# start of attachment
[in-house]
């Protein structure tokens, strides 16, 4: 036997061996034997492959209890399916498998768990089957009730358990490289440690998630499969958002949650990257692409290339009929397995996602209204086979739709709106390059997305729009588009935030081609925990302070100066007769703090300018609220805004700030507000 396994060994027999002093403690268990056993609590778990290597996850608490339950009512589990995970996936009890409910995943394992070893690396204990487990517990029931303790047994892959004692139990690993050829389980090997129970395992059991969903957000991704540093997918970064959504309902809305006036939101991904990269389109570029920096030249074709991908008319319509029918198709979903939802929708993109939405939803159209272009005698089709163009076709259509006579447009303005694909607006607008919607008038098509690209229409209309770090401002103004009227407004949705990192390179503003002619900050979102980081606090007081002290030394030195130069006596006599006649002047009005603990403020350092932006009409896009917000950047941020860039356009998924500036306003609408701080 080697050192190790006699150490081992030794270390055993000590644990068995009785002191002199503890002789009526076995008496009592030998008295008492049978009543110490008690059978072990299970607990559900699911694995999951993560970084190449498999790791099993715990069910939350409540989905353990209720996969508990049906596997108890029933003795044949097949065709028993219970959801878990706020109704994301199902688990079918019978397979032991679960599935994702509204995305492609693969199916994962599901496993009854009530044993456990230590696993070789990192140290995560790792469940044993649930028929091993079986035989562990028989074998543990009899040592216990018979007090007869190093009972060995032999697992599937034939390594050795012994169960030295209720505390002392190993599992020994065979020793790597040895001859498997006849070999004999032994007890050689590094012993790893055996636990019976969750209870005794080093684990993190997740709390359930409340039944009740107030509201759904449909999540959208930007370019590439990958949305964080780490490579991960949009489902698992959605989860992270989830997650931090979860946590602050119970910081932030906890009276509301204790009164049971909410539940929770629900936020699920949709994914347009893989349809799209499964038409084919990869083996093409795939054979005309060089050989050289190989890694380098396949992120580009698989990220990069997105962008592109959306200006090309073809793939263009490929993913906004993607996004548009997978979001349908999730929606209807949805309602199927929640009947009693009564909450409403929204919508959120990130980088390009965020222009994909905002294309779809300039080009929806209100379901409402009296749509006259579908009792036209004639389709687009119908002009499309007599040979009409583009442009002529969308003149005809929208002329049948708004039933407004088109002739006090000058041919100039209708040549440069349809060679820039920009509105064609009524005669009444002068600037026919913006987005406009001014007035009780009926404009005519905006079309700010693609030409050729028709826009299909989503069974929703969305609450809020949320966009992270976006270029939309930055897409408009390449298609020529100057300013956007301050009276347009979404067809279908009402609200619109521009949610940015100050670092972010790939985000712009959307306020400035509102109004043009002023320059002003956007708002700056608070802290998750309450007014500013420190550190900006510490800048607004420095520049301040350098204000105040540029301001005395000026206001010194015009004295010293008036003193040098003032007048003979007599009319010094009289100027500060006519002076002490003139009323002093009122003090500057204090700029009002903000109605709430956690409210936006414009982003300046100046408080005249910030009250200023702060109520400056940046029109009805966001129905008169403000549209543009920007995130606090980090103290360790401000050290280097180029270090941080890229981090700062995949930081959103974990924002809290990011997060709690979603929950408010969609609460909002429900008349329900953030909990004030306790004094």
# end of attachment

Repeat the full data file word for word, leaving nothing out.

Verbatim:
[in-house]
């Protein structure tokens, strides 16, 4: 036997061996034997492959209890399916498998768990089957009730358990490289440690998630499969958002949650990257692409290339009929397995996602209204086979739709709106390059997305729009588009935030081609925990302070100066007769703090300018609220805004700030507000 396994060994027999002093403690268990056993609590778990290597996850608490339950009512589990995970996936009890409910995943394992070893690396204990487990517990029931303790047994892959004692139990690993050829389980090997129970395992059991969903957000991704540093997918970064959504309902809305006036939101991904990269389109570029920096030249074709991908008319319509029918198709979903939802929708993109939405939803159209272009005698089709163009076709259509006579447009303005694909607006607008919607008038098509690209229409209309770090401002103004009227407004949705990192390179503003002619900050979102980081606090007081002290030394030195130069006596006599006649002047009005603990403020350092932006009409896009917000950047941020860039356009998924500036306003609408701080 080697050192190790006699150490081992030794270390055993000590644990068995009785002191002199503890002789009526076995008496009592030998008295008492049978009543110490008690059978072990299970607990559900699911694995999951993560970084190449498999790791099993715990069910939350409540989905353990209720996969508990049906596997108890029933003795044949097949065709028993219970959801878990706020109704994301199902688990079918019978397979032991679960599935994702509204995305492609693969199916994962599901496993009854009530044993456990230590696993070789990192140290995560790792469940044993649930028929091993079986035989562990028989074998543990009899040592216990018979007090007869190093009972060995032999697992599937034939390594050795012994169960030295209720505390002392190993599992020994065979020793790597040895001859498997006849070999004999032994007890050689590094012993790893055996636990019976969750209870005794080093684990993190997740709390359930409340039944009740107030509201759904449909999540959208930007370019590439990958949305964080780490490579991960949009489902698992959605989860992270989830997650931090979860946590602050119970910081932030906890009276509301204790009164049971909410539940929770629900936020699920949709994914347009893989349809799209499964038409084919990869083996093409795939054979005309060089050989050289190989890694380098396949992120580009698989990220990069997105962008592109959306200006090309073809793939263009490929993913906004993607996004548009997978979001349908999730929606209807949805309602199927929640009947009693009564909450409403929204919508959120990130980088390009965020222009994909905002294309779809300039080009929806209100379901409402009296749509006259579908009792036209004639389709687009119908002009499309007599040979009409583009442009002529969308003149005809929208002329049948708004039933407004088109002739006090000058041919100039209708040549440069349809060679820039920009509105064609009524005669009444002068600037026919913006987005406009001014007035009780009926404009005519905006079309700010693609030409050729028709826009299909989503069974929703969305609450809020949320966009992270976006270029939309930055897409408009390449298609020529100057300013956007301050009276347009979404067809279908009402609200619109521009949610940015100050670092972010790939985000712009959307306020400035509102109004043009002023320059002003956007708002700056608070802290998750309450007014500013420190550190900006510490800048607004420095520049301040350098204000105040540029301001005395000026206001010194015009004295010293008036003193040098003032007048003979007599009319010094009289100027500060006519002076002490003139009323002093009122003090500057204090700029009002903000109605709430956690409210936006414009982003300046100046408080005249910030009250200023702060109520400056940046029109009805966001129905008169403000549209543009920007995130606090980090103290360790401000050290280097180029270090941080890229981090700062995949930081959103974990924002809290990011997060709690979603929950408010969609609460909002429900008349329900953030909990004030306790004094």